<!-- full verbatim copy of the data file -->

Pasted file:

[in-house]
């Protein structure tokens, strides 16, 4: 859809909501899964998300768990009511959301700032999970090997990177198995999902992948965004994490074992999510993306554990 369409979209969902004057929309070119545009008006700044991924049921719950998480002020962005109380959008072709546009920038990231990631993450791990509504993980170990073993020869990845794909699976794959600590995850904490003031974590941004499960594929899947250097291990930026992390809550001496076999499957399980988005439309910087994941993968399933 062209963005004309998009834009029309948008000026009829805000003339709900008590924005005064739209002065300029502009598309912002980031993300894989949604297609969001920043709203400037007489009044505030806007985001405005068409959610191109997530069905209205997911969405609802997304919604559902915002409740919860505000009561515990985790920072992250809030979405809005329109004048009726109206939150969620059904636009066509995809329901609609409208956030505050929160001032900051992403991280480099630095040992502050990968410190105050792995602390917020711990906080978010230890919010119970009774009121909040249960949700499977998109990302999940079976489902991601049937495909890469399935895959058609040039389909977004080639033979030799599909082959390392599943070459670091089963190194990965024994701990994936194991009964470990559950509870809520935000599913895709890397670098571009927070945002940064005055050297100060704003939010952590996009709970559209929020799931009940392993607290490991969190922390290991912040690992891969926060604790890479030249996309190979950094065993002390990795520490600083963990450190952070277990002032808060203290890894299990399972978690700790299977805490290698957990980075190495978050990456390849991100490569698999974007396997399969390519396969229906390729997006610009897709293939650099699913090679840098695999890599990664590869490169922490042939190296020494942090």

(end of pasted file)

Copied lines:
[in-house]
């Protein structure tokens, strides 16, 4: 859809909501899964998300768990009511959301700032999970090997990177198995999902992948965004994490074992999510993306554990 369409979209969902004057929309070119545009008006700044991924049921719950998480002020962005109380959008072709546009920038990231990631993450791990509504993980170990073993020869990845794909699976794959600590995850904490003031974590941004499960594929899947250097291990930026992390809550001496076999499957399980988005439309910087994941993968399933 062209963005004309998009834009029309948008000026009829805000003339709900008590924005005064739209002065300029502009598309912002980031993300894989949604297609969001920043709203400037007489009044505030806007985001405005068409959610191109997530069905209205997911969405609802997304919604559902915002409740919860505000009561515990985790920072992250809030979405809005329109004048009726109206939150969620059904636009066509995809329901609609409208956030505050929160001032900051992403991280480099630095040992502050990968410190105050792995602390917020711990906080978010230890919010119970009774009121909040249960949700499977998109990302999940079976489902991601049937495909890469399935895959058609040039389909977004080639033979030799599909082959390392599943070459670091089963190194990965024994701990994936194991009964470990559950509870809520935000599913895709890397670098571009927070945002940064005055050297100060704003939010952590996009709970559209929020799931009940392993607290490991969190922390290991912040690992891969926060604790890479030249996309190979950094065993002390990795520490600083963990450190952070277990002032808060203290890894299990399972978690700790299977805490290698957990980075190495978050990456390849991100490569698999974007396997399969390519396969229906390729997006610009897709293939650099699913090679840098695999890599990664590869490169922490042939190296020494942090």